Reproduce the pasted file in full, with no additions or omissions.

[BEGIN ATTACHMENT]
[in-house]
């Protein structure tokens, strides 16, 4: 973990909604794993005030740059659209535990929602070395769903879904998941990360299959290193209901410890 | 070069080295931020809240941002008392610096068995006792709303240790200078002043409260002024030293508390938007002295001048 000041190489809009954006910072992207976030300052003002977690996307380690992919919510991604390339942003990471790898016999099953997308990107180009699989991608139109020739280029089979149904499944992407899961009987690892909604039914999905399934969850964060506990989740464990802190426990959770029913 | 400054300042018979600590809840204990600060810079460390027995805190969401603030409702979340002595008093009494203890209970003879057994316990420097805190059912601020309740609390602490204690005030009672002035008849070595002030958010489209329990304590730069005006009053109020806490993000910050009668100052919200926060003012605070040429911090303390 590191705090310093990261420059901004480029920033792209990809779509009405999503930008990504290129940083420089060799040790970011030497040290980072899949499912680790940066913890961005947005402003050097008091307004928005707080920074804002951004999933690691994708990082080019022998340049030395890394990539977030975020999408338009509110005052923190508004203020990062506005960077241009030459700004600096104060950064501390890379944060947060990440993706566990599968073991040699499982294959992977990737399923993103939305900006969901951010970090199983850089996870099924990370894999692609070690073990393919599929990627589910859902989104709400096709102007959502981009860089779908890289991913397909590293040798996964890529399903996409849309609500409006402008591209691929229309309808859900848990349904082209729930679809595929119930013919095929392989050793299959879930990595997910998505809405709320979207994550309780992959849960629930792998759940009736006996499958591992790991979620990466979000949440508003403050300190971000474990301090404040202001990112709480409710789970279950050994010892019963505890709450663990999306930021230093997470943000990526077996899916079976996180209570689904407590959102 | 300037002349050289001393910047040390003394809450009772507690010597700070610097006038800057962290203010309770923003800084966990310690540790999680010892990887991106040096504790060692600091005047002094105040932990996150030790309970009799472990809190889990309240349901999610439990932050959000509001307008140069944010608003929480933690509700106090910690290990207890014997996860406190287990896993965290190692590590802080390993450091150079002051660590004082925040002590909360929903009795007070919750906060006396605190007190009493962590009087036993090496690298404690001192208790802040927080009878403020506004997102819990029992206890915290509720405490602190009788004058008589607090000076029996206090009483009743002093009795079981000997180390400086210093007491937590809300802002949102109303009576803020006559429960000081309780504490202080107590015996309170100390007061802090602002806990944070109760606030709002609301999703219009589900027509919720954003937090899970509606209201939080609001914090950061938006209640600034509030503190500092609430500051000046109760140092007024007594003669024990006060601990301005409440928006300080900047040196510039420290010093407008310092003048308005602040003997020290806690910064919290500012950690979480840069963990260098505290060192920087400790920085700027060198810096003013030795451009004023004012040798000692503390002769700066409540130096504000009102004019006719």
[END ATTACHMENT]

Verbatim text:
[in-house]
């Protein structure tokens, strides 16, 4: 973990909604794993005030740059659209535990929602070395769903879904998941990360299959290193209901410890 | 070069080295931020809240941002008392610096068995006792709303240790200078002043409260002024030293508390938007002295001048 000041190489809009954006910072992207976030300052003002977690996307380690992919919510991604390339942003990471790898016999099953997308990107180009699989991608139109020739280029089979149904499944992407899961009987690892909604039914999905399934969850964060506990989740464990802190426990959770029913 | 400054300042018979600590809840204990600060810079460390027995805190969401603030409702979340002595008093009494203890209970003879057994316990420097805190059912601020309740609390602490204690005030009672002035008849070595002030958010489209329990304590730069005006009053109020806490993000910050009668100052919200926060003012605070040429911090303390 590191705090310093990261420059901004480029920033792209990809779509009405999503930008990504290129940083420089060799040790970011030497040290980072899949499912680790940066913890961005947005402003050097008091307004928005707080920074804002951004999933690691994708990082080019022998340049030395890394990539977030975020999408338009509110005052923190508004203020990062506005960077241009030459700004600096104060950064501390890379944060947060990440993706566990599968073991040699499982294959992977990737399923993103939305900006969901951010970090199983850089996870099924990370894999692609070690073990393919599929990627589910859902989104709400096709102007959502981009860089779908890289991913397909590293040798996964890529399903996409849309609500409006402008591209691929229309309808859900848990349904082209729930679809595929119930013919095929392989050793299959879930990595997910998505809405709320979207994550309780992959849960629930792998759940009736006996499958591992790991979620990466979000949440508003403050300190971000474990301090404040202001990112709480409710789970279950050994010892019963505890709450663990999306930021230093997470943000990526077996899916079976996180209570689904407590959102 | 300037002349050289001393910047040390003394809450009772507690010597700070610097006038800057962290203010309770923003800084966990310690540790999680010892990887991106040096504790060692600091005047002094105040932990996150030790309970009799472990809190889990309240349901999610439990932050959000509001307008140069944010608003929480933690509700106090910690290990207890014997996860406190287990896993965290190692590590802080390993450091150079002051660590004082925040002590909360929903009795007070919750906060006396605190007190009493962590009087036993090496690298404690001192208790802040927080009878403020506004997102819990029992206890915290509720405490602190009788004058008589607090000076029996206090009483009743002093009795079981000997180390400086210093007491937590809300802002949102109303009576803020006559429960000081309780504490202080107590015996309170100390007061802090602002806990944070109760606030709002609301999703219009589900027509919720954003937090899970509606209201939080609001914090950061938006209640600034509030503190500092609430500051000046109760140092007024007594003669024990006060601990301005409440928006300080900047040196510039420290010093407008310092003048308005602040003997020290806690910064919290500012950690979480840069963990260098505290060192920087400790920085700027060198810096003013030795451009004023004012040798000692503390002769700066409540130096504000009102004019006719």